The ‘Fear Enjoyment’ Complex Is Why Watching Horror films Boosts Your Confidence And Mood

Halloween is just around the corner and for lots of us, that means opening a bag of popcorn for a cosy night of terror.

It's clear that we love horror films. To put it bluntly, Michael Myers made a killing at the box office this weekend - with the newest installation of Halloween raking in an estimated $77.5 million in the US. Last year, the film It - based on Stephen King's 1986 novel - brought in $123 million in its opening weekend

But why do so many people love being scared witless by murderous clowns and serial killers?

We put that question to Margee Kerr, a sociologist and author of Scream: Chilling Adventures in the Science of Fear. Asking her to explain what it is that draws us to horror, she explained that it's partly to do with the confidence boost we get when we sit through (and mentally survive!) a scary film.

Scary It costume
Scary It costume

"When people make it through a safe yet scary activity it can lead to feeling confidence, like we have challenged our fears and overcome," Kerr tells Pretty52.

"Even though the threat is not real, the feeling of pushing yourself in the context of uncertainty and making it through is a reward in itself."

To explore this idea, Kerr and her colleagues carried out a study in a haunted attraction in Pittsburgh, Pennsylvania.

More than 260 guests were asked to fill in a survey about their expectations and how they were feeling before and after they headed into the haunted house. Their brainwave activity was also tracked

Detailing the study in the Conversation, Kerr wrote that the guests experienced higher mood straight after the scary activity - and the more scary their experience, the better they felt. Some also said they felt they had challenged personal fears and learned about themselves.

Credit: Wiki Commons
Credit: Wiki Commons

The results showed "widespread decreases in brain reactivity" among those whose mood improved. "In other words, highly intense and scary activities - at least in a controlled environment like this haunted attraction - may "shut down" the brain to an extent, and that in turn is associated with feeling better," Kerr wrote.

A similar thing happens when we practice mindfulness, she added.

There are a number of other reasons why we like thrilling and scary things, including our reactions to stress.

"Starting with the physiological, thrilling and scary activities activate our fight or flight response (or acute threat response)," Kerr tells Pretty52.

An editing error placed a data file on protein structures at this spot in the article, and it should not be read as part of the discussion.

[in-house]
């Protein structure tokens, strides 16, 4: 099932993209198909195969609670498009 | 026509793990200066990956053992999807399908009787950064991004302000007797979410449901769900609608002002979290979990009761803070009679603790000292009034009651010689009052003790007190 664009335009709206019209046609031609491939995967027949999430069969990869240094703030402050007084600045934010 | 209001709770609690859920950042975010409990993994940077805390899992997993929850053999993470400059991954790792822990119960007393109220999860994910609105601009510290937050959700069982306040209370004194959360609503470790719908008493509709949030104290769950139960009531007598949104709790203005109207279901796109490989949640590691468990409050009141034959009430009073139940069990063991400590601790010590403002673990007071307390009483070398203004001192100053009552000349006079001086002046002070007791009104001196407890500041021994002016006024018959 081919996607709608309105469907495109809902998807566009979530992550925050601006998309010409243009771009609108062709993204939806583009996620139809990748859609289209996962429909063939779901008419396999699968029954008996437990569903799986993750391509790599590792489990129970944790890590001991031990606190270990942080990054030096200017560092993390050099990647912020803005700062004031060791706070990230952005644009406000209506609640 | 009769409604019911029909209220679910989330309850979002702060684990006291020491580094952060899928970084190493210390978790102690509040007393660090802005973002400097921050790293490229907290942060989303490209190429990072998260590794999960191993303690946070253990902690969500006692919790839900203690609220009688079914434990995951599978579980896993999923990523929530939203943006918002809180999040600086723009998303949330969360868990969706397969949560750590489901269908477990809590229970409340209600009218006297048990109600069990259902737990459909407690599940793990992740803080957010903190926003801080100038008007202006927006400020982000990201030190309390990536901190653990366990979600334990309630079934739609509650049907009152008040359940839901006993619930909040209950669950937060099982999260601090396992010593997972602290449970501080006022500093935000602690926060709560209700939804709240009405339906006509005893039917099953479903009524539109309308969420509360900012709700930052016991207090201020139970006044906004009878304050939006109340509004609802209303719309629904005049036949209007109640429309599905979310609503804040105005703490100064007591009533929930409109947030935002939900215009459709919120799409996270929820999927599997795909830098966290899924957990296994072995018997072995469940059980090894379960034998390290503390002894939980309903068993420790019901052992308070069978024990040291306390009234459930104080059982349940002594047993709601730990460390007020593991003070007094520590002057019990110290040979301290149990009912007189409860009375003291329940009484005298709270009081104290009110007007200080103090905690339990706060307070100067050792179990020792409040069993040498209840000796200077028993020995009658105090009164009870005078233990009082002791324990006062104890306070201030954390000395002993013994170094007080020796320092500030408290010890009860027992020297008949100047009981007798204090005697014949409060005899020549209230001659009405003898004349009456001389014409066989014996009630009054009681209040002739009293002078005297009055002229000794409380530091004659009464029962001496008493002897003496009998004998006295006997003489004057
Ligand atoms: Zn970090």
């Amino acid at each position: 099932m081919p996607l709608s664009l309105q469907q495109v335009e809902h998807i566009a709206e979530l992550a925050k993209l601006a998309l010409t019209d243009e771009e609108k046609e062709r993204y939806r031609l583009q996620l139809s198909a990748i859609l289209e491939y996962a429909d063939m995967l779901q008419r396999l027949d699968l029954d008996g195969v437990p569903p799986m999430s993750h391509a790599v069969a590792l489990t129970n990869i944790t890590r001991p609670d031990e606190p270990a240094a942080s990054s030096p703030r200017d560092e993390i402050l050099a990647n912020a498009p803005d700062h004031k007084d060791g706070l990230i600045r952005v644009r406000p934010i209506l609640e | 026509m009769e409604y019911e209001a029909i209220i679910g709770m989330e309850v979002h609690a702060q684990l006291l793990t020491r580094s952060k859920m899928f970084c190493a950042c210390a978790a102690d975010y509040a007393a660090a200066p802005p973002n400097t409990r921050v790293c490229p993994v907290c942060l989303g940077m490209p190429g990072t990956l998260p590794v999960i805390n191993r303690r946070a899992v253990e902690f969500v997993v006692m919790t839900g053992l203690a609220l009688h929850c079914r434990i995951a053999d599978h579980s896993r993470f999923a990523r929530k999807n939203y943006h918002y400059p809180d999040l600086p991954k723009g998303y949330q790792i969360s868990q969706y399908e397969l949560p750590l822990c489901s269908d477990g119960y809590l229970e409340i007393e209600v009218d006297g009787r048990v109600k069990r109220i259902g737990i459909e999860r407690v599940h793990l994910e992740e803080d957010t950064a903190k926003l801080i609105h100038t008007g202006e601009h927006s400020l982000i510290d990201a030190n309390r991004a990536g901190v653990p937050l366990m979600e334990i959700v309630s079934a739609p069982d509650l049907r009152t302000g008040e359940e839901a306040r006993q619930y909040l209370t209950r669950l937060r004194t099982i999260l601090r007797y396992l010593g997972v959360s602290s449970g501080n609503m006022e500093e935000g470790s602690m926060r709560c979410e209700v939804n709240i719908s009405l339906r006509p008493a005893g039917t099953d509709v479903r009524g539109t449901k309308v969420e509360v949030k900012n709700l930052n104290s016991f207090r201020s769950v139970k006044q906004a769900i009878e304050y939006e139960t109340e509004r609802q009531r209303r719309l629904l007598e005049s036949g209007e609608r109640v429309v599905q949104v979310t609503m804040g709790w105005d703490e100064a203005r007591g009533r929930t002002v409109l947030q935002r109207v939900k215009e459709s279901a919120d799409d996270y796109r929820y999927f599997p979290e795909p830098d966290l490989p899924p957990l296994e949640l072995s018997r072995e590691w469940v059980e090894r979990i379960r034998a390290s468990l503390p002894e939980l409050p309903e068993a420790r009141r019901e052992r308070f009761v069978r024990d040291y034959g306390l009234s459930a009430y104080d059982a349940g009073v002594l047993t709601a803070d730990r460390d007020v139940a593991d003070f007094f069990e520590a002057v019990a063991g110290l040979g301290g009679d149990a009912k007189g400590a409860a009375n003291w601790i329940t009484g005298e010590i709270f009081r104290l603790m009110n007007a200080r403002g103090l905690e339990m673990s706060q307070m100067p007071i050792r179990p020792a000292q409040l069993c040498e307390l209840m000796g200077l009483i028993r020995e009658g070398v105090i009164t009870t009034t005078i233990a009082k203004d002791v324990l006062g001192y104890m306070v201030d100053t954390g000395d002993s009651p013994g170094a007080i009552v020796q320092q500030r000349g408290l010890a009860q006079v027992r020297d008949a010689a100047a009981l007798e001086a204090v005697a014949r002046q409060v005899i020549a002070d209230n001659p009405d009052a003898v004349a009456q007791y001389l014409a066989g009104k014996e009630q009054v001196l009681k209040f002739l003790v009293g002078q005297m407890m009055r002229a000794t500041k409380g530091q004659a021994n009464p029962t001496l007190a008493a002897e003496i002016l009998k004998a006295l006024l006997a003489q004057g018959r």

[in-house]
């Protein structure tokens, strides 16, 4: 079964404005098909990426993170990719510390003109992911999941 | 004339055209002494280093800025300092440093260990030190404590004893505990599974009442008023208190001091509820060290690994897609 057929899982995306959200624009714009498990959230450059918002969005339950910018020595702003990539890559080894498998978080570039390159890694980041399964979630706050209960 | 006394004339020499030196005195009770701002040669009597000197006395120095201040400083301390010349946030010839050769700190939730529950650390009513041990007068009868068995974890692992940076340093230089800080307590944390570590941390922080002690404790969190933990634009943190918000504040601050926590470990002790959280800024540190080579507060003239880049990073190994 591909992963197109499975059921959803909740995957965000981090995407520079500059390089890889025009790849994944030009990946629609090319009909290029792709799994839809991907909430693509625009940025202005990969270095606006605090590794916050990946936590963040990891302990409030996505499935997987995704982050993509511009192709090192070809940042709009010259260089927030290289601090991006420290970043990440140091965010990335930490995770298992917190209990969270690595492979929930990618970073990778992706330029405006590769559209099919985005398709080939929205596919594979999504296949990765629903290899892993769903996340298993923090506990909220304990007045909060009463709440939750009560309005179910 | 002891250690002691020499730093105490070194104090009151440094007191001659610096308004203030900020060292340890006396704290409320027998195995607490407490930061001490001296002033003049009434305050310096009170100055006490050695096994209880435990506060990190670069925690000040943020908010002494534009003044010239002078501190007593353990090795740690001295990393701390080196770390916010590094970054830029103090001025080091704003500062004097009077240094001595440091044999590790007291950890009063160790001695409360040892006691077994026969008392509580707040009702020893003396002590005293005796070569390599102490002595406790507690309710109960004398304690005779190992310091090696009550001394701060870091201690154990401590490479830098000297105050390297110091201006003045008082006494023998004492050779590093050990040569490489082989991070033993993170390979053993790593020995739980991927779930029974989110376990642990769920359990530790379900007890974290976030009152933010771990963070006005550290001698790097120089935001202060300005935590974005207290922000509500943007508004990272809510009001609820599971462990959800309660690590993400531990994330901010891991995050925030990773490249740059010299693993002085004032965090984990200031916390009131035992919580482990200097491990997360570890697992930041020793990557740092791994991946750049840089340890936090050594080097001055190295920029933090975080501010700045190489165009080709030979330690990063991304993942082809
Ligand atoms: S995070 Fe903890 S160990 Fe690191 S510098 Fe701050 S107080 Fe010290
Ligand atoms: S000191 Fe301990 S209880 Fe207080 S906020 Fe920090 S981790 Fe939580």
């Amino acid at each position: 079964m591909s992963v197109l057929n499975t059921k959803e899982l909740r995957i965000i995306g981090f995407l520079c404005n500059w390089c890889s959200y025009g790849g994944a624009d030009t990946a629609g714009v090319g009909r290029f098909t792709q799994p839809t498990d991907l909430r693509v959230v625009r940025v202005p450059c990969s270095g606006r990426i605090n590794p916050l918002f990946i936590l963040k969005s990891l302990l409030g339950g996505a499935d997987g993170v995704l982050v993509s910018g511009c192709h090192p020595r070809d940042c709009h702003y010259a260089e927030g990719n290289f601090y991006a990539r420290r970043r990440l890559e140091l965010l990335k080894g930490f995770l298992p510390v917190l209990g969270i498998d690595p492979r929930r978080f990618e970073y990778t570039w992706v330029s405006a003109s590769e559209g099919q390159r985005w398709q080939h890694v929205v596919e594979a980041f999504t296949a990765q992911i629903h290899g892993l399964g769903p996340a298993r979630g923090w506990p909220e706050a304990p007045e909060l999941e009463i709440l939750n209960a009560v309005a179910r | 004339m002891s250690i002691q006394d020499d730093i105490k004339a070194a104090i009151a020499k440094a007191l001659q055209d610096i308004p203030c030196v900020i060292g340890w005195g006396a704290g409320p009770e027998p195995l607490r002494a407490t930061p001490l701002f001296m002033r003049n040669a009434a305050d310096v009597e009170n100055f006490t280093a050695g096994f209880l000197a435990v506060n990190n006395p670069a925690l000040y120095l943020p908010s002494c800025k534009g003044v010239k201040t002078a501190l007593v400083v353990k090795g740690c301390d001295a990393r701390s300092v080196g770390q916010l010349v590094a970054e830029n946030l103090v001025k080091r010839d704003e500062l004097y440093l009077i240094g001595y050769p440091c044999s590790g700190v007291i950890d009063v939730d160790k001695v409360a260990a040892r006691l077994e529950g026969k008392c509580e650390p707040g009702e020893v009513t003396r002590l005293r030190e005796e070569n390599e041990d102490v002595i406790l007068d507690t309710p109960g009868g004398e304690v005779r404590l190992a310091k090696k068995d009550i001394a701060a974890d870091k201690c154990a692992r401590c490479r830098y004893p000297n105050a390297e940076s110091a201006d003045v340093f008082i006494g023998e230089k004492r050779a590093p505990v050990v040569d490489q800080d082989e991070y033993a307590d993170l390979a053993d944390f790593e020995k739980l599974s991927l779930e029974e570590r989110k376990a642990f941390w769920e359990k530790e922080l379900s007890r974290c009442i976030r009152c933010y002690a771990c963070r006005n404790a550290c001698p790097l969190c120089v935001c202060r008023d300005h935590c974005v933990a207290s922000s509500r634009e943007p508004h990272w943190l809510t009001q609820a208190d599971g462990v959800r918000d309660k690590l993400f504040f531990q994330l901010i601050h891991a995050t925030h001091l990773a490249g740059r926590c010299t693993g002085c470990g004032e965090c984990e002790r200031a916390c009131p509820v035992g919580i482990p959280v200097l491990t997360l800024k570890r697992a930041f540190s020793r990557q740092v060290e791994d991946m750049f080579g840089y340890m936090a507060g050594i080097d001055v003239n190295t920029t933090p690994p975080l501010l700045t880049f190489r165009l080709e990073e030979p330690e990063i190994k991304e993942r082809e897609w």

"Our arousal system is activated and triggers a cascade of neurotransmitters and hormones like endorphins, dopamine, serotonin, and adrenaline that influence our brains and our bodies. But it's up to us to interpret this response as enjoyable and not actually threatening-the context is key."

We can also get a mood boost from watching a scary film because of the "social component of fear enjoyment" too.Scary Movie
Scary Movie

"We often watch movies with friends and family. We're taking on these challenges together and in doing so creating stronger bonds, stronger memories and feelings of closeness," Kerr explains.

It's also about engaging in something that is scary but ultimately safe. We might be scared witless when watching last year's horror hit It - but Pennywise the Dancing Clown is pretty unlikely to burst out of the wardrobe in the night (we hope).

"For many people engaging with scary but safe material offers an opportunity to 'get out of their head' for a while. Our thoughts can just take a break and we can enjoy being fully in our bodies," Kerr says.

"You're in the moment, and even better afterwards you feel like you really did overcome a challenge or fear so you feel more confident about the real, not scary fun threats that await you in the future."

scary door
scary door

Of course, not everyone loves a horror film. It can depend on your personality, character and past experiences.

"Research has shown that some people are more thrill seeking than others, and connected that to different genetic expressions, but it's likely the interaction of genes and environment with personal history that sets someone on the path of being a horror fan," Kerr explains.

"There's also different elements that some people may like or dislike, for example someone may not like the content in some horror movies like blood or violence, but they do like the startles and characters in a haunted house, so the content, the delivery, and how a person feels in their body can influence what they like."

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